8 Ways to Rent an Apartment With Bad Credit
Sammi Turano needed a place to live, but a previous bankruptcy had hurt her credit score so badly she couldn’t find a landlord who would rent to her. So, when she found the perfect apartment, she decided to go the extra step and have a heart-to-heart conversation with the owner. “I was honest and able to prove that I was working to improve my life and finances,” said Turano, an academic researcher from Pittsburgh. “He rented to me and had me pay the deposit on a payment plan.”
Turano’s case isn’t unusual. When would-be renters find themselves unable to get an apartment because of their credit score, they naturally try to make the landlord look beyond the numbers. A heart-to-heart with the owner is just one solution, but honesty is always your best policy, said Lyndsey Casagrande, a licensed real estate salesperson with REAL New York in New York City. “You should always speak to your real estate professional and tell them the truth about your financial and credit situation so we can prepare alternative solutions to help you find an apartment.”
Here are some steps you can take to rent an apartment despite your less-than-perfect credit score.
Offer to pay extra security
A security deposit is money that you give to your landlord at the beginning of your rental period to cover any damage you may inflict, or to cover rent if you should stop paying. Usually a deposit is equal to one month’s rent. Offering to pay a larger deposit could help convince a landlord to take a chance on you. “Paying extra security is held in the landlord’s bank as sort of an insurance policy,” said Rob Hogan, a licensed real estate agent with AKAM Sales & Brokerage in New York City.
Get a letter of recommendation
If you have a good track record as a tenant, talk to your previous or current landlord about writing a letter of recommendation on your behalf. Hearing from a fellow landlord that you can be trusted may help ease a future landlord’s doubts.
Pay rent up front
Linda Einfrank, owner of Sterling Property Management in White Plains, N.Y., once had a tenant with bad credit, but the tenant was willing to pay a full year of rent up front. “Everything else about the tenant — including their job and salary — was fine, but they had a problem a long time ago that affected their credit score,” she said. “Because they could pay months of rent up front, our landlord rented to them.” Paying a full year up front isn’t always necessary, but asking if you can pay an extra month or two might make the difference.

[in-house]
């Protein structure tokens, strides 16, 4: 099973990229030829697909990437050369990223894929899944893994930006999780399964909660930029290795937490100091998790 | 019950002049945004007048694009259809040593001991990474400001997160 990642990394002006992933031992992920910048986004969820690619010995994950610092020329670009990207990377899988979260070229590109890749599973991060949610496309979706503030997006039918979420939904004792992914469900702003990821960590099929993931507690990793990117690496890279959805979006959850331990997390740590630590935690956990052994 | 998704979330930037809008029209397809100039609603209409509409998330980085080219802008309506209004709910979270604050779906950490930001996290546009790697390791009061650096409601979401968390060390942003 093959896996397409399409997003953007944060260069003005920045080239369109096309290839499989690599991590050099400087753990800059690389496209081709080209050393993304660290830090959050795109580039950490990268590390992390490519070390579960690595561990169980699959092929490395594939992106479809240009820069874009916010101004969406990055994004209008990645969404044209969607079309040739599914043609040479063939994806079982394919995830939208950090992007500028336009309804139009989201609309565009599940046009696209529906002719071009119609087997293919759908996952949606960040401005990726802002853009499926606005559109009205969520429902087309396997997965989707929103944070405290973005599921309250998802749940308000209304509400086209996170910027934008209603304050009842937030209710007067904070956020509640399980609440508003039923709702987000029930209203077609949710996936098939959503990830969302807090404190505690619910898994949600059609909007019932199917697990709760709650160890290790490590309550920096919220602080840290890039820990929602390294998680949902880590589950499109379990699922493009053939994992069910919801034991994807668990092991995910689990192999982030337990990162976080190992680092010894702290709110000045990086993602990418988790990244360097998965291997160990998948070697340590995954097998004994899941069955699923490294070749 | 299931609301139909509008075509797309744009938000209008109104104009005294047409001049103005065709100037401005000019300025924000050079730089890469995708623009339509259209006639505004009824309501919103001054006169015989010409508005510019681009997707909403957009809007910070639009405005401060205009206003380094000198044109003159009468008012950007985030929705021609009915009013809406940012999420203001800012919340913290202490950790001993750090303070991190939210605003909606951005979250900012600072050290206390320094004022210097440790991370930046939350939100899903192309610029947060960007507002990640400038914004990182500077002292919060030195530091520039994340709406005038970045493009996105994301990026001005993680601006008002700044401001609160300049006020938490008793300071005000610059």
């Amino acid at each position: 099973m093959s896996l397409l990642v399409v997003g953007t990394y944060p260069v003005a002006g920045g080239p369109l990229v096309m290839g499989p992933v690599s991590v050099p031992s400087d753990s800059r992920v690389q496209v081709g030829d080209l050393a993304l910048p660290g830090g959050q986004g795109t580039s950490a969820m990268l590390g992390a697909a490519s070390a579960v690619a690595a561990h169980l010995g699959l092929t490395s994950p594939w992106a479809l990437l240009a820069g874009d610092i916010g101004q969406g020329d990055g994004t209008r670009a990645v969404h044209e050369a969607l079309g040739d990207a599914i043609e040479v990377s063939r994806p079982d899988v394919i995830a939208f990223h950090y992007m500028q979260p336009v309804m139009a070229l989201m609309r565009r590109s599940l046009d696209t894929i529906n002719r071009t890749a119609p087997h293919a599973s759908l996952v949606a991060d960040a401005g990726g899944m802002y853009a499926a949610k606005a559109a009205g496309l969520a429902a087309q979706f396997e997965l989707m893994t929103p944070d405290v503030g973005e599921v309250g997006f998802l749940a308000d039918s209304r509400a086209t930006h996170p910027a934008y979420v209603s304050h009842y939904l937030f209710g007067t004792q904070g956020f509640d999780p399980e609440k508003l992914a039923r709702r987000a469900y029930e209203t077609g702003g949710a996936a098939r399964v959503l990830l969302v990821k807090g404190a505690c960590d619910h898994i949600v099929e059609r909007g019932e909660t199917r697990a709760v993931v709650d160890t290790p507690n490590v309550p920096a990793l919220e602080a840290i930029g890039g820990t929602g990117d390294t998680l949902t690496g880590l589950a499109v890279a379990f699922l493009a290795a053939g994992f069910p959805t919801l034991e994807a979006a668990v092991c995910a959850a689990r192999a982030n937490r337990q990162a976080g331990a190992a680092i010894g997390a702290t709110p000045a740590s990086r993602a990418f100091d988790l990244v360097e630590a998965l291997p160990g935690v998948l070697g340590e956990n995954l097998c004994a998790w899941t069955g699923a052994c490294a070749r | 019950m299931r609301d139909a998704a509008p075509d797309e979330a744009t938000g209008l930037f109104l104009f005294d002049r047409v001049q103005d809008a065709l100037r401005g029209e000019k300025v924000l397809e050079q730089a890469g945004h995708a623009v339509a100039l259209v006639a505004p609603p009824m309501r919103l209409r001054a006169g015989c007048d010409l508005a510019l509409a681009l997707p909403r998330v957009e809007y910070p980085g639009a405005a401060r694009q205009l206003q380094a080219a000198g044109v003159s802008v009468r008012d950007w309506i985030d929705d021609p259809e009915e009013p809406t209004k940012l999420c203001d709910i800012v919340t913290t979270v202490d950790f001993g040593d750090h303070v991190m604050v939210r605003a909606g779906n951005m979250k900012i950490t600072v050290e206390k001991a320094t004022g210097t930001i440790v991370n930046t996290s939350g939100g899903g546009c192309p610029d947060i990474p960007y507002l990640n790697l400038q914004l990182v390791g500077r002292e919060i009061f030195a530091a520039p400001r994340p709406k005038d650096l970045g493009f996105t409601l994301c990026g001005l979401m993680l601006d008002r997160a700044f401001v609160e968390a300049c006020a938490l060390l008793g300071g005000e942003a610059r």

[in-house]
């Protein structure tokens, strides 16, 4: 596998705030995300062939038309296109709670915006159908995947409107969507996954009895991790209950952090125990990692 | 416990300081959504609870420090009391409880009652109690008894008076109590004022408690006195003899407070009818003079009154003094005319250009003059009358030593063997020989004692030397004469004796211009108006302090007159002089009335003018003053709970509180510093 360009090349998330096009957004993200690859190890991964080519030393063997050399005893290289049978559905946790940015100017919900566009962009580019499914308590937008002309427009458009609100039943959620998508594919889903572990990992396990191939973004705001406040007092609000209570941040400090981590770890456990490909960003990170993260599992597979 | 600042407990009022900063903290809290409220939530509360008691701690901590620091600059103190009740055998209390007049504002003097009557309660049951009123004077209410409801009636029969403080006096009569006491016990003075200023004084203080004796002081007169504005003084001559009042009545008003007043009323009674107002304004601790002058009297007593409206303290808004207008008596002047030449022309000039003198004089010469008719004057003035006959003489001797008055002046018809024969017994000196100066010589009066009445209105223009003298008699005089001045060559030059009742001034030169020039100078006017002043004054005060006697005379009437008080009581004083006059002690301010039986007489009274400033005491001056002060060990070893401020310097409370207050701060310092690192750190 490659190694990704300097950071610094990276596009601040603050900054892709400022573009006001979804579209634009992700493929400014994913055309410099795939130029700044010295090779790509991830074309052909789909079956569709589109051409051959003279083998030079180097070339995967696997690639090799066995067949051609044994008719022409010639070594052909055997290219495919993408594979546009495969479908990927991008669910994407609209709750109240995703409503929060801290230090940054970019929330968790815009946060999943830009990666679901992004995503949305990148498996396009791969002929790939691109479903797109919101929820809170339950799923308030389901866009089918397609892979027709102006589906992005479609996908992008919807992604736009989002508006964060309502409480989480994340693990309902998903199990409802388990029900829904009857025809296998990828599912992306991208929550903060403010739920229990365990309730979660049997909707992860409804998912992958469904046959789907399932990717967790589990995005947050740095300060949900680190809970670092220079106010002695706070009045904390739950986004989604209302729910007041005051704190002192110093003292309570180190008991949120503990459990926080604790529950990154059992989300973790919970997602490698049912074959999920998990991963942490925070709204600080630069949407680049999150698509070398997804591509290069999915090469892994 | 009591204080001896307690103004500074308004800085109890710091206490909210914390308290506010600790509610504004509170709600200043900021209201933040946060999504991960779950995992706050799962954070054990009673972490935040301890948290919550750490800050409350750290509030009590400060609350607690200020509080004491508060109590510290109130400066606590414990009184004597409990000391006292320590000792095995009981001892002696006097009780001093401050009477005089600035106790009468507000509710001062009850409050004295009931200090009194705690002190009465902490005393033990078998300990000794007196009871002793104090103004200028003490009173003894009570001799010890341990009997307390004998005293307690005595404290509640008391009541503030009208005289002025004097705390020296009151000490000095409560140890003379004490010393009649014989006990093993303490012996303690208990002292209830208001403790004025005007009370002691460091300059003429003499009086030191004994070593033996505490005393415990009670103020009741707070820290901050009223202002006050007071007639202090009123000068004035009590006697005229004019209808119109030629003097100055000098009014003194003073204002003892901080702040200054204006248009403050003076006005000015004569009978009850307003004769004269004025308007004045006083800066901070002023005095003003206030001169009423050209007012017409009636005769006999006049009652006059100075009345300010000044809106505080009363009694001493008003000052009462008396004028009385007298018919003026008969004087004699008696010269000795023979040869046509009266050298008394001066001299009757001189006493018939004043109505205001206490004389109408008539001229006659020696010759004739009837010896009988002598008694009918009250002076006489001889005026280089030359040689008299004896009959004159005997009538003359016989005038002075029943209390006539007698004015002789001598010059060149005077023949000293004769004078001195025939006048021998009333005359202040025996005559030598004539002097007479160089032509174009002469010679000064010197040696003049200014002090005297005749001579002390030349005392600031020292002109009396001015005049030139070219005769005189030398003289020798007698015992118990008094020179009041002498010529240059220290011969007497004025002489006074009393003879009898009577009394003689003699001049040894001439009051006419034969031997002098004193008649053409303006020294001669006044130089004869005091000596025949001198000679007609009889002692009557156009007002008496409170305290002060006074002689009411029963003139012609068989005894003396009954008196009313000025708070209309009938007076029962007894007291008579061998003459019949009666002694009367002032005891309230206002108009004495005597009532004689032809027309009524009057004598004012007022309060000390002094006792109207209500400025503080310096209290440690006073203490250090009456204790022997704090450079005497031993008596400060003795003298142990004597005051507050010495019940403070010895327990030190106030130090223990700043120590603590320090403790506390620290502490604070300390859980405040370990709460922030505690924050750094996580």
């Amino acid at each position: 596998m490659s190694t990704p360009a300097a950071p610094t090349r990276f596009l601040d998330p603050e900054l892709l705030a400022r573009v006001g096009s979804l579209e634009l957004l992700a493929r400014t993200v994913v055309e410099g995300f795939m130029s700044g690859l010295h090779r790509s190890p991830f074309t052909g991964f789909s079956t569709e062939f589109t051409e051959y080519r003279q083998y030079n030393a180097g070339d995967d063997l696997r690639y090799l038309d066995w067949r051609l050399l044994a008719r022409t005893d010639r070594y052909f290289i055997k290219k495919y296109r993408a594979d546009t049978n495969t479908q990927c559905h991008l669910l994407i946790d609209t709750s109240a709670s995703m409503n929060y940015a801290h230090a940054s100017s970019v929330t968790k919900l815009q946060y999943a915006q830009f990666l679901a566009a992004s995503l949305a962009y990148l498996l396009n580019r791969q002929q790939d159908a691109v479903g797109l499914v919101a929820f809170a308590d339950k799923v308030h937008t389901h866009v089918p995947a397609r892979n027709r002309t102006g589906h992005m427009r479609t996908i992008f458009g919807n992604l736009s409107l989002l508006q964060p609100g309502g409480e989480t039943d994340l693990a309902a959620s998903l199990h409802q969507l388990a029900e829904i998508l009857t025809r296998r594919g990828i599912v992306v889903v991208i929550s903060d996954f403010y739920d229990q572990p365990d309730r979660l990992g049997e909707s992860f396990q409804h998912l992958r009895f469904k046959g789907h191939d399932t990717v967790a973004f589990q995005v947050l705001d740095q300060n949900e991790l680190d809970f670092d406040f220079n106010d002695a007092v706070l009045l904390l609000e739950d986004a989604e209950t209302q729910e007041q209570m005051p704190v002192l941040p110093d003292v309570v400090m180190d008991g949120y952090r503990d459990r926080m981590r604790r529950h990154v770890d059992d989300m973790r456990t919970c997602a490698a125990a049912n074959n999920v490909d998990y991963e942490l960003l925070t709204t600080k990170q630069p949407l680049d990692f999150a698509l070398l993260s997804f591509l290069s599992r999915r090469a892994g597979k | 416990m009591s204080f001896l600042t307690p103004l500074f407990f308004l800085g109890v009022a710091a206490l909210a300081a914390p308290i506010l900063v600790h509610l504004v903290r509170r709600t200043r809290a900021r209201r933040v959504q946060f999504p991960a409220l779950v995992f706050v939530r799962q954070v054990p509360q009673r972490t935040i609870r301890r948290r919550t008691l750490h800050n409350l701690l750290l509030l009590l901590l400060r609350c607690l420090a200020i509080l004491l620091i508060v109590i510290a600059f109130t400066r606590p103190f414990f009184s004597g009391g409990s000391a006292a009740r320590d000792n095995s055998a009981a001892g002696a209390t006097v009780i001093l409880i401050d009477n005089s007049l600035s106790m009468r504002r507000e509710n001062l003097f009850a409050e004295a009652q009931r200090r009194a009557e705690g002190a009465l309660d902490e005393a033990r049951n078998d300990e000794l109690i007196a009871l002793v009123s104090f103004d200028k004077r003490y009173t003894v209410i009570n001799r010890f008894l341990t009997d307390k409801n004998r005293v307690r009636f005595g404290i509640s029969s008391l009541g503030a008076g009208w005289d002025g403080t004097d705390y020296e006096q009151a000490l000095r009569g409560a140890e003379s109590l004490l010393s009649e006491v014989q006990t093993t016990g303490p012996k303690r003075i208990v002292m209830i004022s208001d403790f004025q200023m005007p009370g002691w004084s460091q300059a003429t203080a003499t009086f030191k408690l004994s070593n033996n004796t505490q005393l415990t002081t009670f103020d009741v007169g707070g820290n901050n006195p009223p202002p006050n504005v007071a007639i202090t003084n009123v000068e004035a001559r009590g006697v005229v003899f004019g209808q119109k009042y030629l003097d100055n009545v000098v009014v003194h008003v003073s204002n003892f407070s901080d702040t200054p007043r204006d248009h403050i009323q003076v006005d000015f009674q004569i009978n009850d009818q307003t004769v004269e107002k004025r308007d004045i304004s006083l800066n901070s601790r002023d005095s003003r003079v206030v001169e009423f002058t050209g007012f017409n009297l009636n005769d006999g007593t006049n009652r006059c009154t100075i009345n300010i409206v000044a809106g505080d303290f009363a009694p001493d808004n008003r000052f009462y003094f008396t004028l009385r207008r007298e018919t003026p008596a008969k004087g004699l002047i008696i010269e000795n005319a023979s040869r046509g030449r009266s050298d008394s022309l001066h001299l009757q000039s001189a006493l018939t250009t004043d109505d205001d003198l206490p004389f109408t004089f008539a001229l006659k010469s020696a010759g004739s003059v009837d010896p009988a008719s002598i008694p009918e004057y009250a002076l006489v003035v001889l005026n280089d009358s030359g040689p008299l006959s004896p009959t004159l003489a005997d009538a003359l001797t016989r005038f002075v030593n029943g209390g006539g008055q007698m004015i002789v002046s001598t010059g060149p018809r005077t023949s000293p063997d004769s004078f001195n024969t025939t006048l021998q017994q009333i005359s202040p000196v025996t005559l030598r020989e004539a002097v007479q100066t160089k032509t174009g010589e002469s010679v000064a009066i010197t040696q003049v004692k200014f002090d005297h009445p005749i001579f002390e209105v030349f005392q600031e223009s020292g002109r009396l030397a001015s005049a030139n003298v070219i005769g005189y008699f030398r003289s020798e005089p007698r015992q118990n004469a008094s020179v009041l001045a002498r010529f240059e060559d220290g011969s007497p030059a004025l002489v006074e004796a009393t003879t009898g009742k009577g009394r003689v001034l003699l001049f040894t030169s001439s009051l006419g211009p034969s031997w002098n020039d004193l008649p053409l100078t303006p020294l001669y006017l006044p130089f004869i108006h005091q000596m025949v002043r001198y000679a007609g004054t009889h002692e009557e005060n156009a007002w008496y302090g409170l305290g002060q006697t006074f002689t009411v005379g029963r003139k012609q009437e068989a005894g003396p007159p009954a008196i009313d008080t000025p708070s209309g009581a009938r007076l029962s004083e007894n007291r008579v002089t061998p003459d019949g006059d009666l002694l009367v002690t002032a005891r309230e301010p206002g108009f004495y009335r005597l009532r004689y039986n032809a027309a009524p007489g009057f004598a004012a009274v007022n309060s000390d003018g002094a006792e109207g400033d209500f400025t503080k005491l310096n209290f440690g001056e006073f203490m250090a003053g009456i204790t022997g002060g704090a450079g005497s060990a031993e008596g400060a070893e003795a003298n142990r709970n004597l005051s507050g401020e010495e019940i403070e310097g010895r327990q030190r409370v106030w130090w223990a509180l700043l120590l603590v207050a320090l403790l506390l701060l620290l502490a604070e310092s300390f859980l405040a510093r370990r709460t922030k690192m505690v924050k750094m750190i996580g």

Get a roommate
Moving in with someone who has better credit than you could help convince a landlord to let you have the apartment. Just be sure to stay current with your portion of the rent.
Find a guarantor
A guarantor is someone who cosigns your lease and can also be held responsible if the rent isn’t paid. Using a guarantor, also known as a cosigner, is one of the most common solutions to renting an apartment with bad credit, said Hogan.
But finding a guarantor can be tough. For one, they have to be willing to take a considerable financial gamble on you. And they must have a large enough salary to cover your rent in addition to their own expenses. “In most cases, landlords expect your guarantor to earn an annual salary of at least 80 times the monthly rent,” he said. “That seems excessive, but the landlord is assuming the guarantor has either rent or a mortgage of their own to worry about.”
If you don’t have anyone who can act as a guarantor, there are companies that can do this for you. “There is a company called Insurent that acts as a guarantor for those who have none,” said Hogan. “They guarantee payment to the landlord and charge between 75%-95% of one month’s rent. They generally charge more for those with no U.S. credit history.”
Not all landlords will accept guarantors (or Insurent), but if you have someone willing to back you, it’s worth asking.
Find an independent landlord
Kimberly Veazey, co-founder of AvenueWest Global Franchise in Denver, Colo., recommended finding an apartment run by an independent landlord, which is someone who owns their own property and is renting it out, not someone who is part of a larger property management organization.
“Independent landlords get to make their own decisions — they will listen and make a judgement call,” said Veazey. “Large apartment complexes are all about company policy. Either you fit in their rental box or you don’t and the leasing agent has no authority to make any exceptions.”
Ask about a waiver program
If you have bad credit and are also low on cash, your options are even more limited. Veazey suggested trying the Security Deposit Waiver Program that some property management companies offer. The program allows a tenant to pay a monthly fee in place of a security deposit but has the coverage of a full cash deposit. This program might help you to get the apartment.
Plead your case
Like Turano, you can always try tugging at the landlord’s heartstrings. But if you have serious extenuating circumstances, like a medical crisis or some other hardship, it might be better to plead your case in writing. “If you have bad credit because of a child’s medical bills or an ex-spouse, have that properly documented and present it in advance to the landlord,” said Veazey.